Why Are Chicago Teachers Striking Against Mayor Lori Lightfoot? They’ve Been “Lied To” Before.

Kari Lydersen

Chicago teachers have had it with the city's empty promises. (Photo by Scott Olson/Getty Images)

As a pink sun­rise paint­ed the sky on Thurs­day morn­ing, horns blared seem­ing­ly non­stop from semi trucks, com­muters’ cars, a con­crete mix­er and count­less oth­er vehi­cles. They were all sup­port­ing mem­bers of the Chica­go Teach­ers Union (CTU) and SEIU Local 73, which rep­re­sents school sup­port staff, on the pick­et line before dawn out­side John A. Walsh Ele­men­tary School in Chicago’s heav­i­ly immi­grant Pilsen neighborhood.

At schools across the city, teach­ers and staff waved signs, blew whis­tles, chant­ed and cheered to a cacoph­o­ny of sup­port­ive honk­ing from morn­ing traf­fic. Teach­ers said they’re dis­ap­point­ed that the admin­is­tra­tion of May­or Lori Light­foot has not yet fol­lowed through on cam­paign promis­es to increase school staffing, shrink class sizes, cre­ate an elect­ed school board and oth­er­wise bol­ster pub­lic edu­ca­tion. But with the sup­port of the pub­lic — and a whop­ping 94% of mem­ber­ship vot­ing to strike — they are hopeful.

Peo­ple in the schools every day can’t bear to see what’s hap­pen­ing,” said Walsh coun­selor Kristy Brooks. Kids in Chica­go have tough lives, they’re deal­ing with pover­ty, immi­gra­tion fears, vio­lence, and we’re ask­ing them to put all that aside when they come here. That’s a lot to ask. That’s why we need these sup­port systems.”

Brooks, who has been in the school sys­tem for 14 years, pre­vi­ous­ly worked at a school on the West Side that was closed dur­ing for­mer May­or Rahm Emanuel’s shut­ter­ing of almost 50 schools. She said stu­dents, fam­i­lies and teach­ers still haven’t recov­ered from the impacts of those school clos­ings, not to men­tion the gen­tri­fi­ca­tion, vio­lence and oth­er trau­ma that caus­es stu­dents to need far more access to coun­selors, nurs­es and social work­ers than is cur­rent­ly avail­able. Most schools have a nurse on site only once a week, and CPS’s ratios of stu­dents to nurs­es and social work­ers are about four and five times high­er than rec­om­mend­ed by those pro­fes­sions’ nation­al asso­ci­a­tions, accord­ing to the union.

Ear­li­er this sum­mer, Light­foot announced the hir­ing of hun­dreds of nurs­es and social work­ers, and said in a state­ment last week that her admin­is­tra­tion is com­mit­ting $400,000 to devel­op­ing a pipeline of nurs­es, coun­selors and case man­agers.” But the union wants spe­cif­ic bench­marks writ­ten into their con­tract — a demand the admin­is­tra­tion has resisted.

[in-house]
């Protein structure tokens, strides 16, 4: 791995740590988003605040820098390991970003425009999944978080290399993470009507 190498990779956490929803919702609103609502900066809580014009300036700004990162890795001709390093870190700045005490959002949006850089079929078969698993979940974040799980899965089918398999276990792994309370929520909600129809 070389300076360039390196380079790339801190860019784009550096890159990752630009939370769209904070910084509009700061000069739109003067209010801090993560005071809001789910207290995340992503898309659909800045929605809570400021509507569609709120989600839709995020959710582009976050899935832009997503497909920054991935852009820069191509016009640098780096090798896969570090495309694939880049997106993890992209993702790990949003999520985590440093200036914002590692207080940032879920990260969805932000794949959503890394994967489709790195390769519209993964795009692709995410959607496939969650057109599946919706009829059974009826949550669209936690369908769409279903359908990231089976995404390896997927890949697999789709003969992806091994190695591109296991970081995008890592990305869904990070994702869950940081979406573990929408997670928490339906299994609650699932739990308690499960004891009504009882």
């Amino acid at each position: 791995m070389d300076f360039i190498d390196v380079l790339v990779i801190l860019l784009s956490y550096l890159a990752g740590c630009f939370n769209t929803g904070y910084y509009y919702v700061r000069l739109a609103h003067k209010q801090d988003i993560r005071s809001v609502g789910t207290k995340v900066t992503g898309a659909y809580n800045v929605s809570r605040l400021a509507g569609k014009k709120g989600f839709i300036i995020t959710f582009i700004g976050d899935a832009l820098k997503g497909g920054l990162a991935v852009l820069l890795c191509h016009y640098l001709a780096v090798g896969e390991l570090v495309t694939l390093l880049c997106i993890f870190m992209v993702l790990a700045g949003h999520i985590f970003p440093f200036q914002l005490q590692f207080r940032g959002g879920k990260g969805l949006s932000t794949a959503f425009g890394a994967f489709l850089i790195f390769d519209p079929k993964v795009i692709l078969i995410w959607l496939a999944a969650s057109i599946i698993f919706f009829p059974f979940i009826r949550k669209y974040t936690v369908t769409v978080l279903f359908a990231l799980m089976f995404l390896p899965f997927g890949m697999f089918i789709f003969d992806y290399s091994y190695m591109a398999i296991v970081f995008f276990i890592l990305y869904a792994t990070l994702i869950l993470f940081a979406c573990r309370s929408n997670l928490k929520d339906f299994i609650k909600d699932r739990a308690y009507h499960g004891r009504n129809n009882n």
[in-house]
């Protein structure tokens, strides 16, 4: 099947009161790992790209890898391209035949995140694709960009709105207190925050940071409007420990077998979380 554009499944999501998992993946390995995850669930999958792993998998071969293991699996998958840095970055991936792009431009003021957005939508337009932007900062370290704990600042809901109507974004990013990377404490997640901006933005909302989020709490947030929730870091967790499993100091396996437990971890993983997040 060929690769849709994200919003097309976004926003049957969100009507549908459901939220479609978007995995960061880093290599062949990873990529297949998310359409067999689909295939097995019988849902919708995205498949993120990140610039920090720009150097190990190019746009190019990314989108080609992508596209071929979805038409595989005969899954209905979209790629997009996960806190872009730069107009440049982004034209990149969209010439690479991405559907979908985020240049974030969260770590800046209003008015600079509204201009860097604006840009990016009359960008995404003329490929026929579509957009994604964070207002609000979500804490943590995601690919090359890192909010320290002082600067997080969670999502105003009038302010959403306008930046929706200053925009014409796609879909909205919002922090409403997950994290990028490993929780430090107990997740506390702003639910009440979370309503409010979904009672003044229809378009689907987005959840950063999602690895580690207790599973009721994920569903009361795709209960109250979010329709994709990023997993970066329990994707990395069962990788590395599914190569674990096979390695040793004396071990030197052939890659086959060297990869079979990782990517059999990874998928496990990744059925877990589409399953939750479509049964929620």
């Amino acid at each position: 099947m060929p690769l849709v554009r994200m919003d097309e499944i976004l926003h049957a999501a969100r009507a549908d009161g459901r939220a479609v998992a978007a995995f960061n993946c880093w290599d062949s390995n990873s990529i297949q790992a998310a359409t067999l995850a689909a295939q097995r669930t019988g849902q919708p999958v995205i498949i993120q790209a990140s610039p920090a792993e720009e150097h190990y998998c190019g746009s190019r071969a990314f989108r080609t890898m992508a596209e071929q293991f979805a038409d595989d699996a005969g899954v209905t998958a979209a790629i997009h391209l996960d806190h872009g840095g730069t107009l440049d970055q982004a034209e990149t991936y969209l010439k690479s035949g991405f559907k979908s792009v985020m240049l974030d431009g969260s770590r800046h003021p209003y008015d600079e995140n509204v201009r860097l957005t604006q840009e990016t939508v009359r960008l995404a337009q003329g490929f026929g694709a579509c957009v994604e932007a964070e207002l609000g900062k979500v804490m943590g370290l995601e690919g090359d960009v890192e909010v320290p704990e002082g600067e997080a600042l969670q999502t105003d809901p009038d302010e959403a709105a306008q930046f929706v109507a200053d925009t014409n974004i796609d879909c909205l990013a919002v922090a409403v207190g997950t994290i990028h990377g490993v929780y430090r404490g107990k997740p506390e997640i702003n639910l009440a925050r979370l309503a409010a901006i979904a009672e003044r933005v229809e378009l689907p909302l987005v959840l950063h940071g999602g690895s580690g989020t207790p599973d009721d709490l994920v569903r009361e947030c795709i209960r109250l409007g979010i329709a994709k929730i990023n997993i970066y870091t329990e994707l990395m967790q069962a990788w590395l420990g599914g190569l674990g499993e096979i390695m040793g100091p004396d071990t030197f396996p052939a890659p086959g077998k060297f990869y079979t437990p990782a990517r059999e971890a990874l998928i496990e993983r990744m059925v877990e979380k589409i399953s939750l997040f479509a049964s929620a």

On Thurs­day morn­ing, coun­selor Mary Jane Nykiel pick­et­ed out­side Richard T. Crane Med­ical Prep High School on the Near West Side, a neigh­bor­hood with a large African-Amer­i­can population.

Because of the lack of oth­er clin­i­cians, coun­selors are spread very thin and asked to do oth­er duties that aren’t coun­selor duties,” Nykiel said. We’re pulled in many directions.”

She said that the school, which was con­sid­ered for clo­sure by Emanuel’s admin­is­tra­tion, has a beau­ti­ful library but hasn’t had a librar­i­an in 15 years.” Nykiel serves 450 stu­dents, and the school has a nurse twice a week and a social work­er once a week, she said, which isn’t near enough espe­cial­ly on the West Side where there’s so much inequity and pover­ty and trauma.”

Nykiel not­ed that even after the teach­ers gar­nered impor­tant con­tract gains and mas­sive pub­lic sup­port dur­ing the 2012 strike, the admin­is­tra­tion still car­ried out among the largest mass school clos­ings in U.S. his­to­ry soon after.

To Daniel Wash­co, a ninth-grade Eng­lish teacher at Richard T. Crane Med­ical Prep High School on the city’s West Side, those clos­ings under­scored that promis­es from the admin­is­tra­tion — like Lightfoot’s pledges to hire more nurs­es and social work­ers — are not enough. Now put it in writ­ing,” he said.

Wash­co was excit­ed and hope­ful when Light­foot was elect­ed, and still feels her heart is in the right place.” The out­come of the strike will be telling, he said: This is where the rub­ber meets the road.”

At Walsh, Brooks serves 302 stu­dents, a small­er num­ber than coun­selors at many schools, though still above the Amer­i­can School Coun­selor Association’s rec­om­mend­ed lev­el of 250 stu­dents per coun­selor. And her rel­a­tive­ly light load is in part because of gen­tri­fi­ca­tion in the neigh­bor­hood. The school has lost about 50% of its stu­dent body in the six years Brooks has been there, she said, with immi­grant fam­i­lies dis­placed as the neigh­bor­hood becomes more expen­sive. Across the street from the school, new­ly built, still-unoc­cu­pied con­dos cov­er an entire city block.